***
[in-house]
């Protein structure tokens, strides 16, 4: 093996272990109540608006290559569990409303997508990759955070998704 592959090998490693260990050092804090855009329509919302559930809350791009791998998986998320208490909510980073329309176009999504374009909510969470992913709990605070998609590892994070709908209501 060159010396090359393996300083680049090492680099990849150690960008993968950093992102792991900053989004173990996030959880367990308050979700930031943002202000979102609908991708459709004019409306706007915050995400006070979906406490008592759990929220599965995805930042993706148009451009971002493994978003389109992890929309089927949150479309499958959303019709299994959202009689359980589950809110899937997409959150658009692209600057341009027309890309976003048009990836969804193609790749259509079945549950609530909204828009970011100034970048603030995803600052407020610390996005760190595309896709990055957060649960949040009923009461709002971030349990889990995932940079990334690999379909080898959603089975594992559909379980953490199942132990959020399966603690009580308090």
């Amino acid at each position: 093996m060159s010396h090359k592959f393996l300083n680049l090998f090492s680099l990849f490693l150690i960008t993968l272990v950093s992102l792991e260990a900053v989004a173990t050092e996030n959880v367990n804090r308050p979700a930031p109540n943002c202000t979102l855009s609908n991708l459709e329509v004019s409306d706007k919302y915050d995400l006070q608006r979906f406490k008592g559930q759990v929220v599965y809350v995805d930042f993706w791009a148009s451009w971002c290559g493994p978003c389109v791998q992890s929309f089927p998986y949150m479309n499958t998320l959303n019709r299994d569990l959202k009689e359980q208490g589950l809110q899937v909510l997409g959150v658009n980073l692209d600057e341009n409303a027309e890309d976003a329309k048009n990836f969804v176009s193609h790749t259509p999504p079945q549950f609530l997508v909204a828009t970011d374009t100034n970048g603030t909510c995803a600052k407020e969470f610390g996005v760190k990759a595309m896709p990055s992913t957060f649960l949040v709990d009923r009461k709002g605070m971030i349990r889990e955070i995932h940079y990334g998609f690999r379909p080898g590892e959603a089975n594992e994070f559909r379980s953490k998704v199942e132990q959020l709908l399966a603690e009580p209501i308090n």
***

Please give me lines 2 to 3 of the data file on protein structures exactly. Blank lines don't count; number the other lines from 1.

């Protein structure tokens, strides 16, 4: 093996272990109540608006290559569990409303997508990759955070998704 592959090998490693260990050092804090855009329509919302559930809350791009791998998986998320208490909510980073329309176009999504374009909510969470992913709990605070998609590892994070709908209501 060159010396090359393996300083680049090492680099990849150690960008993968950093992102792991900053989004173990996030959880367990308050979700930031943002202000979102609908991708459709004019409306706007915050995400006070979906406490008592759990929220599965995805930042993706148009451009971002493994978003389109992890929309089927949150479309499958959303019709299994959202009689359980589950809110899937997409959150658009692209600057341009027309890309976003048009990836969804193609790749259509079945549950609530909204828009970011100034970048603030995803600052407020610390996005760190595309896709990055957060649960949040009923009461709002971030349990889990995932940079990334690999379909080898959603089975594992559909379980953490199942132990959020399966603690009580308090």
């Amino acid at each position: 093996m060159s010396h090359k592959f393996l300083n680049l090998f090492s680099l990849f490693l150690i960008t993968l272990v950093s992102l792991e260990a900053v989004a173990t050092e996030n959880v367990n804090r308050p979700a930031p109540n943002c202000t979102l855009s609908n991708l459709e329509v004019s409306d706007k919302y915050d995400l006070q608006r979906f406490k008592g559930q759990v929220v599965y809350v995805d930042f993706w791009a148009s451009w971002c290559g493994p978003c389109v791998q992890s929309f089927p998986y949150m479309n499958t998320l959303n019709r299994d569990l959202k009689e359980q208490g589950l809110q899937v909510l997409g959150v658009n980073l692209d600057e341009n409303a027309e890309d976003a329309k048009n990836f969804v176009s193609h790749t259509p999504p079945q549950f609530l997508v909204a828009t970011d374009t100034n970048g603030t909510c995803a600052k407020e969470f610390g996005v760190k990759a595309m896709p990055s992913t957060f649960l949040v709990d009923r009461k709002g605070m971030i349990r889990e955070i995932h940079y990334g998609f690999r379909p080898g590892e959603a089975n594992e994070f559909r379980s953490k998704v199942e132990q959020l709908l399966a603690e009580p209501i308090n």